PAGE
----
If your T-Mobile service encountered problems on Monday, you were not alone. The third largest wireless service provider had widespread problems across the country, which affected the ability to make calls and send text messages.
Users across the country looked to Twitter to report the outage, with T-Mobile and #TMobiledown rising to the top of the site’s US hot topics for several hours Monday. The main problem seems to be related to calls and text messages, with users saying that the data worked normally.
After speculation throughout the day, the blame was attributed to a bad network configuration or a distributed denial of service (or DDoS) attack, T-Mobile CEO Mike Sievert wrote in a blog post Monday night late that the outage was caused by a “Problem with IP traffic that created significant capacity problems in the core of the network” throughout the day.
Although he claims that the carrier has made progress in solving the problem, Sievert warns that it “may still take several hours before the customer’s call and text messages are fully recovered”.
“I can assure you that hundreds of our engineers and supplier partners are working to resolve this problem,” he said, adding that “our team will work overnight as needed to make the network fully operational”.
Neville Ray, president of technology for T-Mobile, admitted in a tweet on Monday that the carrier has broken down and said the carrier “hopes this issue will be resolved soon”.
In a tweet sent shortly after 6 p.m. ET, Ray said the carrier is still working on correcting calls and texts, while recommending that users use apps like FaceTime, WhatsApp, and iMessage to communicate. In its message, Sievert echoed this recommendation.
Unlike traditional SMS or voice calls, these applications send messages and calls via the data side of the network which is always operational.
During Monday afternoon tests, T-Mobile’s data services appeared to be operating normally in northern New Jersey, although I was unable to send an SMS and had problems making calls. on a OnePlus 8 5G.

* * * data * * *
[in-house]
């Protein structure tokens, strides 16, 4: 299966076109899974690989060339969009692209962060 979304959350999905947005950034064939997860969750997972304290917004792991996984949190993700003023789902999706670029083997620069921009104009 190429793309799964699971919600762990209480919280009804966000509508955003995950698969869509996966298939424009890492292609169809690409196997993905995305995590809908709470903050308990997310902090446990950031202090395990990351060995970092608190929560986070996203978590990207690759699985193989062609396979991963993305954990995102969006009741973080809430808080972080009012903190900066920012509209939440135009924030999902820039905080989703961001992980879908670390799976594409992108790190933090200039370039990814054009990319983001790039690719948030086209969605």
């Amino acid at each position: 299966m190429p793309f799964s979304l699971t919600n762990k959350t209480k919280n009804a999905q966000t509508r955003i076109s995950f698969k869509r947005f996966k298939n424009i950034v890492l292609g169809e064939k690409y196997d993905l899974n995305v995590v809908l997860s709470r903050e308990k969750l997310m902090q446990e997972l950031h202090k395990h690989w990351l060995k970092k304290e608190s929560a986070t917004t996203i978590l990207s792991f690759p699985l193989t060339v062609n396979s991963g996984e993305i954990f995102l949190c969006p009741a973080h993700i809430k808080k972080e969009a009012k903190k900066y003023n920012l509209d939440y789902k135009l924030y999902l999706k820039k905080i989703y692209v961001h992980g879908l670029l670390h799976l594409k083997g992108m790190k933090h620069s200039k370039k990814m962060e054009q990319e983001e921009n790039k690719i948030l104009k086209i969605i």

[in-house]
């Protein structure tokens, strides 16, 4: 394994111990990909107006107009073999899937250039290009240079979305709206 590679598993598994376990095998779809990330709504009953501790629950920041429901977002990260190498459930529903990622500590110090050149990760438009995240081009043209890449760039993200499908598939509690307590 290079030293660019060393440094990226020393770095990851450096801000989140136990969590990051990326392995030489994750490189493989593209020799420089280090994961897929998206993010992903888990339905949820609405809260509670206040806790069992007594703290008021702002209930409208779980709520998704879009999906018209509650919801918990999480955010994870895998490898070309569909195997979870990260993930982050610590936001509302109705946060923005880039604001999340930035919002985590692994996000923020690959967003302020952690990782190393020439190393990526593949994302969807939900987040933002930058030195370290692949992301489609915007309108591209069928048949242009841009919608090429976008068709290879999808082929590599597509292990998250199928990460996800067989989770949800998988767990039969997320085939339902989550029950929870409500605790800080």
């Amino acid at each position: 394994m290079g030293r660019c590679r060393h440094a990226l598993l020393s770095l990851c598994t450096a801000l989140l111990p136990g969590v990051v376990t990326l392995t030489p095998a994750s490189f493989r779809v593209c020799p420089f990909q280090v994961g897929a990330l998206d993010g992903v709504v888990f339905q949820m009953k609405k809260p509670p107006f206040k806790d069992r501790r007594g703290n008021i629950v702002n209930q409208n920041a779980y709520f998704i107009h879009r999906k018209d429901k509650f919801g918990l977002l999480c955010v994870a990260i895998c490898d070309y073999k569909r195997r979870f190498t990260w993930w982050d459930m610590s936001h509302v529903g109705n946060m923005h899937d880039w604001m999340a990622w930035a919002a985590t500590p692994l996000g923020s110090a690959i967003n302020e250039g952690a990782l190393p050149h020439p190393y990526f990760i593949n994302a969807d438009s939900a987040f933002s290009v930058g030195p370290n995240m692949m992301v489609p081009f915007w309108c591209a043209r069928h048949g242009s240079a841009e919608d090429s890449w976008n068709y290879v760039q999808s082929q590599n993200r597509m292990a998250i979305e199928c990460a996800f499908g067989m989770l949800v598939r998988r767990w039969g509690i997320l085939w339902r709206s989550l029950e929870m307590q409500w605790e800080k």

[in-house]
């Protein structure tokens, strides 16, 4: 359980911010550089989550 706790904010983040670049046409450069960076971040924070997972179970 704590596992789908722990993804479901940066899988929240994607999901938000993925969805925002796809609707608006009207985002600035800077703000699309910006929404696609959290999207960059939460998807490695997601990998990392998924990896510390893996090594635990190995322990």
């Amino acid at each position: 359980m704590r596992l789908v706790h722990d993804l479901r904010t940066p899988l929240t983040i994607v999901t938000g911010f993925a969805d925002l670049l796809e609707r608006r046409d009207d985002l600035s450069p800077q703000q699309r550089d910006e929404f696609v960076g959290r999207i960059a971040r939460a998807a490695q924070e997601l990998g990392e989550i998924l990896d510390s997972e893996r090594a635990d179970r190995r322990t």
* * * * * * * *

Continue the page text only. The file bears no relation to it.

A CNET publisher in New York was able to send SMS and iMessage using an iPhone, but the calls did not work on any device. A San Francisco Bay Area publisher noted that the calls were not working via Google Fi, the mobile phone service offered by Google that relies on the respective networks of T-Mobile, Sprint and U.S. Cellular. However, the data and texts on Fi were working.
In addition to Google Fi, T-Mobile is the underlying network that provides services to several other operators such as its prepaid brand Metro as well as Mint Mobile and Simple Mobile.
Downdetector.com, a site where users can report outages, has noted problems with all of the major wireless carriers – AT&T, Verizon, T-Mobile and Sprint.
AT&T and Verizon each stated that their respective networks were functioning normally and without problems. Tests in northern New Jersey on AT&T and Verizon phones revealed no problems with calls, texts or data, except when trying to text or call a T-Mobile phone.
“Verizon’s network is working well. We are aware that another operator has network problems,” a Verizon spokesperson told CNET in a statement. “Calls to and from this carrier may receive an error message.”
The company also challenged the spread of Downdetector that its network is experiencing outages. “Sites such as Downdetector.com use limited crowdsourcing data from samples of social posts that are often statistically insignificant or factually incorrect,” the spokesperson said.
“Many factors can contribute to a false report on a third party website”, adding that by simply aggregating this data “the result may be false reports of network performance interruptions causing widespread miscommunication for wireless users “.
Sprint, which now belongs to T-Mobile, did not respond to a request for comment.